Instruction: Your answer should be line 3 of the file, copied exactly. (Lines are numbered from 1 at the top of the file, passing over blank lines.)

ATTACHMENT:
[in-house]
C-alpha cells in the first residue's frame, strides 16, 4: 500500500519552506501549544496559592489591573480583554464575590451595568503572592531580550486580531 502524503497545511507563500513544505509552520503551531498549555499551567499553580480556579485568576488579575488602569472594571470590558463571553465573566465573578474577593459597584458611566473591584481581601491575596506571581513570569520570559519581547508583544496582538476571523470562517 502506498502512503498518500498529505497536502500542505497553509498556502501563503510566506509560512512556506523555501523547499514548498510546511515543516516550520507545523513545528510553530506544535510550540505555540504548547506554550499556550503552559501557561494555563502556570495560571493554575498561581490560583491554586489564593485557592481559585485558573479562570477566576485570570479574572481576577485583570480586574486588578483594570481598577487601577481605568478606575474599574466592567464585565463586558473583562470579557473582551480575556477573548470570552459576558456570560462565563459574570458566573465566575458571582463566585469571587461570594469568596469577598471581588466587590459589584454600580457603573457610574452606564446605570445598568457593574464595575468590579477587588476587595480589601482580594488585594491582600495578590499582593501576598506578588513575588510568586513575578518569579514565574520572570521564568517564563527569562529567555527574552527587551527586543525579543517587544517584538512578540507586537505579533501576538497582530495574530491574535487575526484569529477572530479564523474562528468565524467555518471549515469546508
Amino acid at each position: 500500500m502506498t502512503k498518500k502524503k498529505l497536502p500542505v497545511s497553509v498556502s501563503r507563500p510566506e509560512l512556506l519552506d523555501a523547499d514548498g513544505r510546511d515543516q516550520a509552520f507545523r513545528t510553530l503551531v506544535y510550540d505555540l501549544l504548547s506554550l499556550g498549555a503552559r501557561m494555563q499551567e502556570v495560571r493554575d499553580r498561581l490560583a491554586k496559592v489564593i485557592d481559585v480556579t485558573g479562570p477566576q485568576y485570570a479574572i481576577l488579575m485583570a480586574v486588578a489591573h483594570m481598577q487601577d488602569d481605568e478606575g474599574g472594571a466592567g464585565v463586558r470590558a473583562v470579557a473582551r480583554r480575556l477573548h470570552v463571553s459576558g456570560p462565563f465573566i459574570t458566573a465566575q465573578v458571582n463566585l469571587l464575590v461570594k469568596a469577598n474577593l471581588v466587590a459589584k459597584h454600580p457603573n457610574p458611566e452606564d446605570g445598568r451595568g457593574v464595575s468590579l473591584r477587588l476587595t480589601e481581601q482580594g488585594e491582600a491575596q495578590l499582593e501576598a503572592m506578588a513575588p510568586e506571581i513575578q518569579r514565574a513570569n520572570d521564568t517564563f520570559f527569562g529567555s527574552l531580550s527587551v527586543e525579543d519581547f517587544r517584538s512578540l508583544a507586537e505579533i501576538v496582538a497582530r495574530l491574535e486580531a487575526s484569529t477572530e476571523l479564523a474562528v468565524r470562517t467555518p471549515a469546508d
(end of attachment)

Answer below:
Amino acid at each position: 500500500m502506498t502512503k498518500k502524503k498529505l497536502p500542505v497545511s497553509v498556502s501563503r507563500p510566506e509560512l512556506l519552506d523555501a523547499d514548498g513544505r510546511d515543516q516550520a509552520f507545523r513545528t510553530l503551531v506544535y510550540d505555540l501549544l504548547s506554550l499556550g498549555a503552559r501557561m494555563q499551567e502556570v495560571r493554575d499553580r498561581l490560583a491554586k496559592v489564593i485557592d481559585v480556579t485558573g479562570p477566576q485568576y485570570a479574572i481576577l488579575m485583570a480586574v486588578a489591573h483594570m481598577q487601577d488602569d481605568e478606575g474599574g472594571a466592567g464585565v463586558r470590558a473583562v470579557a473582551r480583554r480575556l477573548h470570552v463571553s459576558g456570560p462565563f465573566i459574570t458566573a465566575q465573578v458571582n463566585l469571587l464575590v461570594k469568596a469577598n474577593l471581588v466587590a459589584k459597584h454600580p457603573n457610574p458611566e452606564d446605570g445598568r451595568g457593574v464595575s468590579l473591584r477587588l476587595t480589601e481581601q482580594g488585594e491582600a491575596q495578590l499582593e501576598a503572592m506578588a513575588p510568586e506571581i513575578q518569579r514565574a513570569n520572570d521564568t517564563f520570559f527569562g529567555s527574552l531580550s527587551v527586543e525579543d519581547f517587544r517584538s512578540l508583544a507586537e505579533i501576538v496582538a497582530r495574530l491574535e486580531a487575526s484569529t477572530e476571523l479564523a474562528v468565524r470562517t467555518p471549515a469546508d